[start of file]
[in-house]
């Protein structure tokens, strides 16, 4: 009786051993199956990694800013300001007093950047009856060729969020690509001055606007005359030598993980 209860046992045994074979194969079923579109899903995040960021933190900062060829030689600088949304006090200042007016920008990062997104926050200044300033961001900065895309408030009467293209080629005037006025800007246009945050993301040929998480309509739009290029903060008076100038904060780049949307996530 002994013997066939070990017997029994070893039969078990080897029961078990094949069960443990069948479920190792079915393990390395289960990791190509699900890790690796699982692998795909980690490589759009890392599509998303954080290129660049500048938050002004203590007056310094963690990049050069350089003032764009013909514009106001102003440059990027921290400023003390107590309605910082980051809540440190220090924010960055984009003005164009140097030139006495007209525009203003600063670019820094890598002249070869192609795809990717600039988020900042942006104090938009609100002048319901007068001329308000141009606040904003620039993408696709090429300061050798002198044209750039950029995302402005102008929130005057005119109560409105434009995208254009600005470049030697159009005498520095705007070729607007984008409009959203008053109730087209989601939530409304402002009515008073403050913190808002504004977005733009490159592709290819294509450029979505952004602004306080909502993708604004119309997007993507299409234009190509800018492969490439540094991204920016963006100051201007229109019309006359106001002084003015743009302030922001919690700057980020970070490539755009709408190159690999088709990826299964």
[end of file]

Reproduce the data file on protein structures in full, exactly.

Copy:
[in-house]
């Protein structure tokens, strides 16, 4: 009786051993199956990694800013300001007093950047009856060729969020690509001055606007005359030598993980 209860046992045994074979194969079923579109899903995040960021933190900062060829030689600088949304006090200042007016920008990062997104926050200044300033961001900065895309408030009467293209080629005037006025800007246009945050993301040929998480309509739009290029903060008076100038904060780049949307996530 002994013997066939070990017997029994070893039969078990080897029961078990094949069960443990069948479920190792079915393990390395289960990791190509699900890790690796699982692998795909980690490589759009890392599509998303954080290129660049500048938050002004203590007056310094963690990049050069350089003032764009013909514009106001102003440059990027921290400023003390107590309605910082980051809540440190220090924010960055984009003005164009140097030139006495007209525009203003600063670019820094890598002249070869192609795809990717600039988020900042942006104090938009609100002048319901007068001329308000141009606040904003620039993408696709090429300061050798002198044209750039950029995302402005102008929130005057005119109560409105434009995208254009600005470049030697159009005498520095705007070729607007984008409009959203008053109730087209989601939530409304402002009515008073403050913190808002504004977005733009490159592709290819294509450029979505952004602004306080909502993708604004119309997007993507299409234009190509800018492969490439540094991204920016963006100051201007229109019309006359106001002084003015743009302030922001919690700057980020970070490539755009709408190159690999088709990826299964």